San Juan County Commission will consider COVID-19 policy aligning with federal standards

County employees would be required to report vaccination status by Jan. 10

Mike Easterling
Farmington Daily Times

FARMINGTON — San Juan County commissioners will meet Jan. 4 to consider a resolution that would establish a new policy regarding COVID-19 vaccinations, testing and face coverings for county employees, aligning it with federal requirements.

County spokesman Devin Neeley said the resolution would bring the county's policy in line with the emergency temporary standard adopted by the federal Occupational Safety and Health Administration. Up to this point, Neeley said, the county has not had an official policy and has been relying on recommendations from the U.S. Centers for Disease Control and Prevention.

According to the resolution, the federal emergency temporary standard requires employees with more than 100 workers to develop and implement a mandatory vaccination policy or a vaccination, testing and face covering policy by Jan. 10 with testing requirements beginning by Feb. 9.

Under the policy, all county employees would be required to report their vaccination status by Jan. 10 and, if vaccinated, provide proof of vaccination. Any employee who chooses to be vaccinated must be fully vaccinated by Feb. 23. Employees who choose not to be vaccinated would be subject to weekly testing, paid for by the county, and a requirement to wear a face covering in the workplace beginning Feb. 9.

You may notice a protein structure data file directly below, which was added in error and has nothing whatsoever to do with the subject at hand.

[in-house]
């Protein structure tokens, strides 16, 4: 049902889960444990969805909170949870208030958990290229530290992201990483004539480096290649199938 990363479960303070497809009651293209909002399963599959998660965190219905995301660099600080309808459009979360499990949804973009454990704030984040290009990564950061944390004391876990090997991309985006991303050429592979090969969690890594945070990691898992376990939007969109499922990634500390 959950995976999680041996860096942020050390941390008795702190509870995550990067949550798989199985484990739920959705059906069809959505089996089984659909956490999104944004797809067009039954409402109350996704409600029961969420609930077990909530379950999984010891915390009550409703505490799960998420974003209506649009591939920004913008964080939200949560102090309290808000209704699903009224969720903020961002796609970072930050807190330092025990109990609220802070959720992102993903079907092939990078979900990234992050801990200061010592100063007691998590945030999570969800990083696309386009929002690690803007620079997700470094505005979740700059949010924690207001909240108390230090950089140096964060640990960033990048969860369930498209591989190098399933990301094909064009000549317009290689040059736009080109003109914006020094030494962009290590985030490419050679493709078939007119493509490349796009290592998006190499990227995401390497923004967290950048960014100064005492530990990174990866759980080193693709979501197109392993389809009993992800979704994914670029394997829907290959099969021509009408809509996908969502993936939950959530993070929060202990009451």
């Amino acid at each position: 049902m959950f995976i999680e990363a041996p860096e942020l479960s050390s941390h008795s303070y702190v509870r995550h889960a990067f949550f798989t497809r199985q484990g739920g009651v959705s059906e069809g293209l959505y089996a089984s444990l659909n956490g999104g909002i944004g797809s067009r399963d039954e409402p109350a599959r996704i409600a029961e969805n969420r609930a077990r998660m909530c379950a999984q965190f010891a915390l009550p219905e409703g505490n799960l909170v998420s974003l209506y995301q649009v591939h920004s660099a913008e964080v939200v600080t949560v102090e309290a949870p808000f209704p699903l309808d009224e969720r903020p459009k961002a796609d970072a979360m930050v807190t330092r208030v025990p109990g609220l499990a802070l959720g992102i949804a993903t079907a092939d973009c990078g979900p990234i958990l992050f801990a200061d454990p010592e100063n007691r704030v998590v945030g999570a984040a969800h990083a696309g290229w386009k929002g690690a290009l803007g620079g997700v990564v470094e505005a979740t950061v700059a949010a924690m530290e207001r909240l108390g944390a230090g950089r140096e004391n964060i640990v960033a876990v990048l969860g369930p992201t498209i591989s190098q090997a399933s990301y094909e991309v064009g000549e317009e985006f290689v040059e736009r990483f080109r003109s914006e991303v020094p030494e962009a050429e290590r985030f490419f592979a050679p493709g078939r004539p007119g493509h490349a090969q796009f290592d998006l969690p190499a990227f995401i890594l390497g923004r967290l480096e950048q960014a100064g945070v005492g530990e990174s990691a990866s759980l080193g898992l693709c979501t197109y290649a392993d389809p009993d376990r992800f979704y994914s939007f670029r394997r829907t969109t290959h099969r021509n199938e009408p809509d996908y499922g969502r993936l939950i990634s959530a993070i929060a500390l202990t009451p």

More:Health agencies to host COVID-19, flu vaccination clinics in January

The policy features exemptions for religious and medical reasons.

Neeley said the commission is considering adopting the policy because it does not want to make COVID-19 vaccinations mandatory for employees.

"That's the purpose and goal of this, through the resolution," he said.

Neeley said OSHA's emergency temporary standard has survived court challenges regarding its legality, noting he believes one such challenge is scheduled to be heard before the U.S. Supreme Court later this week.

"This is intended to create the avenue to not mandate vaccines for county employees," he said.

The resolution also contains language that empowers County Manager Mike Stark to suspend the policy if a court issues a stay against it or rules against its constitutionality, or if OSHA revokes it.

More:San Juan County COVID-19 vaccine tracker: 59% of people fully vaccinated

The policy does not apply to nonemployees of the county, including elected officials, volunteer firefighters, reserve deputies, contractors or contractor's employees, temporary agency employees, volunteers, visitors or customers.

If the policy is adopted, employees who do not comply would be subject to disciplinary action. Any employee who misrepresents his or her vaccination status could be subject to criminal penalty, according to the resolution.

The meeting will take place at 4 p.m. Jan. 4 in the commission chambers in the San Juan County Administration Building, 100 S. Oliver Drive in Aztec.

Mike Easterling can be reached at 505-564-4610 or Support local journalism with a digital subscription.